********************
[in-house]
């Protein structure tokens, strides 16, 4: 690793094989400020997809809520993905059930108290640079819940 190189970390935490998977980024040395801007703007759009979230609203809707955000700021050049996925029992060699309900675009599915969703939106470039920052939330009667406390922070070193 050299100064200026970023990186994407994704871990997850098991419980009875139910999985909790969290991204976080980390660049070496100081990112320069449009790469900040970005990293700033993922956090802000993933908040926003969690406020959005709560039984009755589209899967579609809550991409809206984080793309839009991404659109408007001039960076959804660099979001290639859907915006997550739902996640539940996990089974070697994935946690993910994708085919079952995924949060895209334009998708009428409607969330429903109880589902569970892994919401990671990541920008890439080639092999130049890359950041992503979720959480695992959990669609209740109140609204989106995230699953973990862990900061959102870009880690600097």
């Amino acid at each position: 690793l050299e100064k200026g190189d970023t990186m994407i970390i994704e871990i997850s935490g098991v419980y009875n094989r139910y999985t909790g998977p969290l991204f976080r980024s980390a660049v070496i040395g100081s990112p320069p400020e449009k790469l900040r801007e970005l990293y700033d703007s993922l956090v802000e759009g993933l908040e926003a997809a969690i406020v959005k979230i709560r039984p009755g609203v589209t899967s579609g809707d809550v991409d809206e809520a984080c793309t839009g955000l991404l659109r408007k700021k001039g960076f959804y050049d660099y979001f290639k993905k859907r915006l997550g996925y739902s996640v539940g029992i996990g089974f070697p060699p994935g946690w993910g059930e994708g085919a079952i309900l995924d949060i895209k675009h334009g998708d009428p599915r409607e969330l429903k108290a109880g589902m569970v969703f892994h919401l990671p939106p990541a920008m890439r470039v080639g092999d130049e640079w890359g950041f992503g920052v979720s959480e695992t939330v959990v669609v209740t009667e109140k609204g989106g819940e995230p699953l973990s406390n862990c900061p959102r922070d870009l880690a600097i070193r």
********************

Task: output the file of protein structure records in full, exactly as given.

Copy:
[in-house]
């Protein structure tokens, strides 16, 4: 690793094989400020997809809520993905059930108290640079819940 190189970390935490998977980024040395801007703007759009979230609203809707955000700021050049996925029992060699309900675009599915969703939106470039920052939330009667406390922070070193 050299100064200026970023990186994407994704871990997850098991419980009875139910999985909790969290991204976080980390660049070496100081990112320069449009790469900040970005990293700033993922956090802000993933908040926003969690406020959005709560039984009755589209899967579609809550991409809206984080793309839009991404659109408007001039960076959804660099979001290639859907915006997550739902996640539940996990089974070697994935946690993910994708085919079952995924949060895209334009998708009428409607969330429903109880589902569970892994919401990671990541920008890439080639092999130049890359950041992503979720959480695992959990669609209740109140609204989106995230699953973990862990900061959102870009880690600097």
């Amino acid at each position: 690793l050299e100064k200026g190189d970023t990186m994407i970390i994704e871990i997850s935490g098991v419980y009875n094989r139910y999985t909790g998977p969290l991204f976080r980024s980390a660049v070496i040395g100081s990112p320069p400020e449009k790469l900040r801007e970005l990293y700033d703007s993922l956090v802000e759009g993933l908040e926003a997809a969690i406020v959005k979230i709560r039984p009755g609203v589209t899967s579609g809707d809550v991409d809206e809520a984080c793309t839009g955000l991404l659109r408007k700021k001039g960076f959804y050049d660099y979001f290639k993905k859907r915006l997550g996925y739902s996640v539940g029992i996990g089974f070697p060699p994935g946690w993910g059930e994708g085919a079952i309900l995924d949060i895209k675009h334009g998708d009428p599915r409607e969330l429903k108290a109880g589902m569970v969703f892994h919401l990671p939106p990541a920008m890439r470039v080639g092999d130049e640079w890359g950041f992503g920052v979720s959480e695992t939330v959990v669609v209740t009667e109140k609204g989106g819940e995230p699953l973990s406390n862990c900061p959102r922070d870009l880690a600097i070193r």